YarmonyGrass 2016: A Weekend of Bluegrass on the Colorado River

first_imgColorado sure loves its bluegrass festivals—RockyGrass, Winter Wondergrass, Telluride Bluegrass Festival—but none are quite as intimate or isolated as YarmonyGrass. Celebrating its 11th year this past weekend, the festival is nestled on the banks of the Colorado River at Rancho Del Rio surrounded by mountains, including its namesake Mt. Yarmony to the West. It is hard to find a more beautiful setting for a music festival.During the days, the river was filled with swimmers and a laughable fleet of inflatable vessels. Participants relied on anything they could muster to float the winding stretch of flat water connecting Rancho Del Rio and State Bridge four miles downstream–paddle boards, duckies, mattresses, inner tubes, rainbow unicorns, you name it. Back for the first time in five years, a “floating stage” hit the river midday Saturday with the aptly named Whitewater Ramble playing a set on rafts while a long line of festival-goers floated along for the ride. During the nights, a non-stop flow of music poured over the grounds from two stages. The Main Stage faced an open lawn and the intimate Saloon Stage was on a deck that featured half-hour tweener sets from up-in-comers on the bluegrass scene including the Kitchen Dwellers, Caribou Mountain Collective, and Whiskey Tango.The Jeff Austin Band headlined Friday, drawing the largest crowd of the weekend. In his usual quirky nature, Austin announced how excited he was to be “by all the freakers by the river” and continued to play a dark, experimental set with his four-piece band. To the pleasure of many longtime fans of Yonder Mountain String Band, Austin dove into nostalgic material he has been reluctant to play since his departure from the band, including “Dawn’s Early Light” and an encore of “Raleigh and Spencer” with a Roosevelt Collier sit-in. Though Austin’s choppy mandolin certainly led, it was virtuosic banjo player Ryan Cavanaugh that stole the show every time his number was called for a solo. Early Main Stage performances Saturday included an evening set from the Grateful Dead cover specialists Uptown Toodeloo String Band and Andy Hall’s Joint Set, dobro extraordinaire from the Infamous Stringdusters. Hall’s set began with a beautiful rendition of “This Little Light of Mine” with Roosevelt Collier (the two announced they will be releasing an album together) before bringing a full bluegrass band to the stage to work through a handful of unique covers. But Saturday night belonged to the Drunken Hearts. Bringing a welcomed change of pace from the traditional bluegrass prominent for much of the weekend, their Main Stage set opened up into a number of rocking jams (Steve Miller Band’s “Swingtown” may have been the best) that let the chops of lead guitarist Rob Eaton Jr, bassist Jon McCartan, and drummer Alex Johnson truly shine.Even after playing the set of the weekend, or maybe because of it, the Hearts were enlisted as the primary backing band for Roosevelt Collier’s Colorado Get Down. Bringing out almost a dozen guest musicians before he was done, the pedal steel guitar specialist Collier continued on a funkier path that included an extended rendition of Billy Cobham’s fusion classic “Stratus” and Stevie Wonder’s “Superstition.”If you were to nominate the MVP of this year’s festival, it would certainly have to be former Leftover Salmon keyboardist Bill McKay. It seemed as though his rig never left the main stage and his signature brand of honky-tonk, rag-tag playing shined on sit-ins in with Coral Creek, the Drunken Hearts, Uptown Toodeloo String Band, Andy Hall, and more.Over a decade after its inception, YarmonyGrass is now one of the state’s premier musical destinations.  With breathtaking scenery and tight-knit community of loyal patrons, it sure looks like it’s going to stay that way.Check out more photos from the event, courtesy of Elliot Siff Photography (Facebook)!last_img read more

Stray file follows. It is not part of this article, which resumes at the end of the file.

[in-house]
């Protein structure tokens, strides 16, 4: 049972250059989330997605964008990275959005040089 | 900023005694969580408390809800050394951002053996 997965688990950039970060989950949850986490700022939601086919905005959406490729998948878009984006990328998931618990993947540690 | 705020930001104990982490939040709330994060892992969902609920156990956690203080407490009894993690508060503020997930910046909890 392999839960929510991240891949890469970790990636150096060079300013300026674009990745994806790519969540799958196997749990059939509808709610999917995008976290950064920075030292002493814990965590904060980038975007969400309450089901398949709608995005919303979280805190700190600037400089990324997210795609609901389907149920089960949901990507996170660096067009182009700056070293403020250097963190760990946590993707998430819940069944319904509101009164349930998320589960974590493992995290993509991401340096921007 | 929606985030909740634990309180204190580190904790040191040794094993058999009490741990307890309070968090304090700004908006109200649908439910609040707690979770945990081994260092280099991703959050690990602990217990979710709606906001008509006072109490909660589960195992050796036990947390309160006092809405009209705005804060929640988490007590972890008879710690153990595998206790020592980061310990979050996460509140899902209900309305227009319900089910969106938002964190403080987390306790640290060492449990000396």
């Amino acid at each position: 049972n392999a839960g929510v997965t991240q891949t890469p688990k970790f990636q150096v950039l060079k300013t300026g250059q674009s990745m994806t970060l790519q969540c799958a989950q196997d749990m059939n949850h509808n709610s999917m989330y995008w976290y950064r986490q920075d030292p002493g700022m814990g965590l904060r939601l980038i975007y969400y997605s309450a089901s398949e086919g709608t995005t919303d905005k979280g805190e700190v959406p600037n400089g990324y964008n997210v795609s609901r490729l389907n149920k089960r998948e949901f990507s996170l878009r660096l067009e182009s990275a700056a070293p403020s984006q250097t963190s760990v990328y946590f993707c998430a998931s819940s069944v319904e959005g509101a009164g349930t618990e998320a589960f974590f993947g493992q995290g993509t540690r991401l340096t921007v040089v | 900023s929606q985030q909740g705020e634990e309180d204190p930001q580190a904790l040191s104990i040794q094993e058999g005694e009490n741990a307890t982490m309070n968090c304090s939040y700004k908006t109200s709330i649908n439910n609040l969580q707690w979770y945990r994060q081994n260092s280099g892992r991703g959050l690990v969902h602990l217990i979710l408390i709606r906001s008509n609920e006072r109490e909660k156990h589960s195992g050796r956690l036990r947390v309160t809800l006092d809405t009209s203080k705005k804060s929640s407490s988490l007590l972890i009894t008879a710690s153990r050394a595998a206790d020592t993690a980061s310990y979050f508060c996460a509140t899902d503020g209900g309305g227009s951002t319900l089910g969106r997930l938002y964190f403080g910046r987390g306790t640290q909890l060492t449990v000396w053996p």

4 persons arrested for illegal gambling

first_imgDetained in the lockup cell of themunicipal police station, they face charges for violation of PresidentialDecree 1602, which prescribes stiffer penalties on illegal gambling./PN ILOILO City – Police caught four personsengaging in illegal gambling in Barangay Salacay, Cabatuan, Iloilo. They were John Dave Perez, EdwinMonegro, Roel Dela Peña, and Christian Angelo Gazo, a police report showed. center_img Their apprehension came after the Cabatuanpolice chanced upon them playing pusoy ata wake around 9:10 p.m. on April 6. The suspects were not observing socialdistancing, police said.  last_img

Hidden Homelessness